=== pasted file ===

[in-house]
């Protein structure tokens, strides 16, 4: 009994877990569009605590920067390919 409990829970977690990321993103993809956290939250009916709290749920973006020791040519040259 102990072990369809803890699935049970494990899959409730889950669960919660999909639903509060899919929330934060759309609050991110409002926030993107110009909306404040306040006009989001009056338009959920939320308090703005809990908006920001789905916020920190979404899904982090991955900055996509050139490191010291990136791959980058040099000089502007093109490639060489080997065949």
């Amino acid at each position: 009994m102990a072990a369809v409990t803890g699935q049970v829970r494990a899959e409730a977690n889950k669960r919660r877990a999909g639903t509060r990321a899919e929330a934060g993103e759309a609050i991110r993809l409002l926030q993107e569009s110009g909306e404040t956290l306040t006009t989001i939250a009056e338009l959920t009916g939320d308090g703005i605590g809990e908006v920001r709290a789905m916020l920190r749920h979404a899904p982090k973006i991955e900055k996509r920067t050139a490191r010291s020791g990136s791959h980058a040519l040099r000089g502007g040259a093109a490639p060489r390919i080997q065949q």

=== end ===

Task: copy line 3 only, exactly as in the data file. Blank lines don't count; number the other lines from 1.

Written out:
């Amino acid at each position: 009994m102990a072990a369809v409990t803890g699935q049970v829970r494990a899959e409730a977690n889950k669960r919660r877990a999909g639903t509060r990321a899919e929330a934060g993103e759309a609050i991110r993809l409002l926030q993107e569009s110009g909306e404040t956290l306040t006009t989001i939250a009056e338009l959920t009916g939320d308090g703005i605590g809990e908006v920001r709290a789905m916020l920190r749920h979404a899904p982090k973006i991955e900055k996509r920067t050139a490191r010291s020791g990136s791959h980058a040519l040099r000089g502007g040259a093109a490639p060489r390919i080997q065949q």